Disperse my unknown remains,
And the wind erase my memory and name.

–The Younger Brutus

Giacomo Leopardi lived a directionless adulthood, moving from town to town. Milan, Bologna, Florence and Naples were some places where he lived. Wherever he went he was always “followed” by censorship. Being an atheist poet living in Catholic states, (at that time Italy was not a nation, but a conglomeration of small independent states), his works were always scrutinized and often forbidden by local authorities.

Leopardi was the eldest son of an aristocratic family, but his father was unwilling to support a son who hadn?t followed his advice to make a career in the church. He suffered frequent financial crises and died in 1837, a few days short of his thirty-ninth birthday. His works have been, translated and admired by writers, scholars, and poets all over the world. One of his poems, ‘The Infinite’, has been translated into more than forty languages. There have also been many translations into the English language, and among the American poets and writers known to have been interested in Leopardi are H.W. Longfellow, J. M. Morrison, Herman Melville, Henry Tuckerman, W. D. Howells, Thomas Parsons, Ezra Pound and Robert Lowell. In the field of English literature, Leopari’s admirers include Matthew Arnold, George Eliot, A. C. Swinburne, Thomas Hardy, James Thomson (‘B.V:’), A.C. Trevelian (who urged to translate Leopardi?s works by Bertrand Russell). Among the English and American translators of the last decade we count the poets G.Singh, J.G.Nichols, Eamon Grennan and Joseph Tusiani.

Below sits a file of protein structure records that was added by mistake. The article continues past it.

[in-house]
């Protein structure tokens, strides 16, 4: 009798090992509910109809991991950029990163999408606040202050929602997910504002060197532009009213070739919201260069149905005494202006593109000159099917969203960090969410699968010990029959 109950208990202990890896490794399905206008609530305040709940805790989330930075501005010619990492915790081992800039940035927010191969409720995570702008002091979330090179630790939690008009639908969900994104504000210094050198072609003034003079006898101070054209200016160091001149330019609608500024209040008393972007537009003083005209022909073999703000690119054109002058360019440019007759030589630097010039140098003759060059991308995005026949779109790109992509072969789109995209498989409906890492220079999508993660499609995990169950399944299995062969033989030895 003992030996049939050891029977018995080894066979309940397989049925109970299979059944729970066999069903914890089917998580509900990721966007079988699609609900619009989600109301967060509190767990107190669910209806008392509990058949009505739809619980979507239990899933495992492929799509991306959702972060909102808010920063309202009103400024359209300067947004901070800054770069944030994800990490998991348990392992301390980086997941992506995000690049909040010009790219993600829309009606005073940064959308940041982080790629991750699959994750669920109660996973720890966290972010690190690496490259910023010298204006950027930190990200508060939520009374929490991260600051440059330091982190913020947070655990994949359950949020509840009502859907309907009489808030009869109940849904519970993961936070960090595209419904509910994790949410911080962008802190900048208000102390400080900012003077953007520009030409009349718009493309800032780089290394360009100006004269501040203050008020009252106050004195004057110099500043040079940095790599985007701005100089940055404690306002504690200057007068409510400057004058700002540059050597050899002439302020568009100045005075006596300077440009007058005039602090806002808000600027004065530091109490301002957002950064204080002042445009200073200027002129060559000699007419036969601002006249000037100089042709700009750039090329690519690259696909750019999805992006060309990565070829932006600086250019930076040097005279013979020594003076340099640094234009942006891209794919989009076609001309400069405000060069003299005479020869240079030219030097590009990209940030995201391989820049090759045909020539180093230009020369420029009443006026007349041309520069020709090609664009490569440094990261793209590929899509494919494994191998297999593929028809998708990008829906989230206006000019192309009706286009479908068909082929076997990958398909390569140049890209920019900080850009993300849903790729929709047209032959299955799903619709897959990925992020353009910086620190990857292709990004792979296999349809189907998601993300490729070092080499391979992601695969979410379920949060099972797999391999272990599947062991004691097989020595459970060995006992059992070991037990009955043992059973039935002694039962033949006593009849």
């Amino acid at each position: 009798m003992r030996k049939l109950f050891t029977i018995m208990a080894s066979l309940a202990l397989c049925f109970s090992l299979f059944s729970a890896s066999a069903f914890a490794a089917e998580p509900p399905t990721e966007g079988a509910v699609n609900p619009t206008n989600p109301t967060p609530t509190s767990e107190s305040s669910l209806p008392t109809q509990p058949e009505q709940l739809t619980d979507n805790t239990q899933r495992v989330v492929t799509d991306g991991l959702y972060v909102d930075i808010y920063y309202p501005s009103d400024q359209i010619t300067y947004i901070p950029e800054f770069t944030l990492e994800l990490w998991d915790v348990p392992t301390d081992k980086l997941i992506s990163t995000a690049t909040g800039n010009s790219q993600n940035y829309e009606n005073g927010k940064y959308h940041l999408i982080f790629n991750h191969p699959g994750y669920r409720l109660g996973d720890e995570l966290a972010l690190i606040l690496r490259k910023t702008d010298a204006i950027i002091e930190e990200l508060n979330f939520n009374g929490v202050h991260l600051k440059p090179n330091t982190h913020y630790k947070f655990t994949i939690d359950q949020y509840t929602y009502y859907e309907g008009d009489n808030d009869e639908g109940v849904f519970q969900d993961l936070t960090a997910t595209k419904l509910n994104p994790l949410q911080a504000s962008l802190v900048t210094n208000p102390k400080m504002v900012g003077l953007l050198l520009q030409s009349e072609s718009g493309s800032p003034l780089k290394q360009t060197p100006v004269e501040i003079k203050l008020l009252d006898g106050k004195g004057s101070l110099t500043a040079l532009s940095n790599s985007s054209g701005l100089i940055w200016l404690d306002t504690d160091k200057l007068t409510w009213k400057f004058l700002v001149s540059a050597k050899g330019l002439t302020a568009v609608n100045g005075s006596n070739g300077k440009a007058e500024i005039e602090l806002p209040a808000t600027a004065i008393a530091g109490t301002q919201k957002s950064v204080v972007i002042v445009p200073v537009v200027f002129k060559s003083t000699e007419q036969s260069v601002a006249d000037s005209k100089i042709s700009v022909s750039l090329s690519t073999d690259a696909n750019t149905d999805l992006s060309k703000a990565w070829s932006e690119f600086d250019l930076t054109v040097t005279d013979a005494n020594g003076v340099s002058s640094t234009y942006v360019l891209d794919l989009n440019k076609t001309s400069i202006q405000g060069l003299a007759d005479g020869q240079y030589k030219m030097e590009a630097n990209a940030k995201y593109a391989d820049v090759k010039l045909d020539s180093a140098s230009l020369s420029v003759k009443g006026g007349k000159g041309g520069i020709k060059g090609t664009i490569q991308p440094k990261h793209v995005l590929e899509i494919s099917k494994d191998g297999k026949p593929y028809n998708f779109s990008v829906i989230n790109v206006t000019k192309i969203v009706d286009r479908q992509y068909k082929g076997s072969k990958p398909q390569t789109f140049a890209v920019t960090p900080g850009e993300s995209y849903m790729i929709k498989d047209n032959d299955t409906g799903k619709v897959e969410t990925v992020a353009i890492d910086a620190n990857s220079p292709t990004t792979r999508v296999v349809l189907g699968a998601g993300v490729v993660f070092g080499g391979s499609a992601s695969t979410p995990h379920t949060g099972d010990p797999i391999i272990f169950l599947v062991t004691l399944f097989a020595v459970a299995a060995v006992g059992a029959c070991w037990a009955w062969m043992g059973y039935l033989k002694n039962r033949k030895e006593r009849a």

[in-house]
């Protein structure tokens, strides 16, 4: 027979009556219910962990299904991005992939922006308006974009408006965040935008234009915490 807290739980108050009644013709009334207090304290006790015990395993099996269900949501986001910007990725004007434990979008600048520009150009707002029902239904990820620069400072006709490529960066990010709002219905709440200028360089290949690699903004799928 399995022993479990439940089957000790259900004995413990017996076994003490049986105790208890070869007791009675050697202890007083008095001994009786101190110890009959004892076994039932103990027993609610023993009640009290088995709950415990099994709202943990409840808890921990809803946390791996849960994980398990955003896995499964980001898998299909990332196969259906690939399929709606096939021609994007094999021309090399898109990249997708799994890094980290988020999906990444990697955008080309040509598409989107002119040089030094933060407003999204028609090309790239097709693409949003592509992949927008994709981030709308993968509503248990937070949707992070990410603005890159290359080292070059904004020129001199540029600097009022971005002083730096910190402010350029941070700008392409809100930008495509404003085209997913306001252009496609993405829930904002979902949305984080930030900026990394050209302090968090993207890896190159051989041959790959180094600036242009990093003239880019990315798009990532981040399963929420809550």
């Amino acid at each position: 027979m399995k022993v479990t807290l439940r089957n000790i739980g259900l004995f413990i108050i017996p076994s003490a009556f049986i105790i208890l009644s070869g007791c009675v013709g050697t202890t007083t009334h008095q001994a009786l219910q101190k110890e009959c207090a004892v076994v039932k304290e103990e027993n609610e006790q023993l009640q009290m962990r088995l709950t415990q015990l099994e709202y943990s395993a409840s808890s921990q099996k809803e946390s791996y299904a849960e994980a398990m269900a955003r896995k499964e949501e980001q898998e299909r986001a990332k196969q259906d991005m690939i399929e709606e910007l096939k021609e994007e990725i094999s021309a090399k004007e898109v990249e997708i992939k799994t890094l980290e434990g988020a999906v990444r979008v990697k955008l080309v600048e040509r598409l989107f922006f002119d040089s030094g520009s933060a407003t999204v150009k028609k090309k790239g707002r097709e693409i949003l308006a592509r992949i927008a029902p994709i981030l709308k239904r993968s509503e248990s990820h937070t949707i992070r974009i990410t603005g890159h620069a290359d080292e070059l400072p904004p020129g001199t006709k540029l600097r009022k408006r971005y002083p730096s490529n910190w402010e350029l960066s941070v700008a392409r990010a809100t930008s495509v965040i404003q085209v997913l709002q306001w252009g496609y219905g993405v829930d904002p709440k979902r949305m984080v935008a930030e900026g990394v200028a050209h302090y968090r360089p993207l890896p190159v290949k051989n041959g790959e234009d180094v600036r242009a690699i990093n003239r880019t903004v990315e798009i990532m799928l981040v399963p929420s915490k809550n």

From my book of translations, ‘Selected Works of Giacomo Leopardi’, I wish to mention a few lines from the poem ‘Of the Beginnings of the Human Race’, which concern the fate of the native Americans living in California in the first years of the 19th century. The poet foresaw that their ‘primitive and happy life’ was going to be swept away by the coming of ‘civilization’:

The shores, the shaded places,
And the silent woods invaded
By our unrelenting fury.
The outraged people trained
To alien pain and unknown desires;
And their fleeting naked happiness
Beyond the sunset bar pursued.

(Leopardi’s note:’Even today in California, among woods, hills and rivers, there are people who do not know the world ‘civilization’ and, as travelers say, they are very reluctant to assimilate that mean corruption we call culture.’)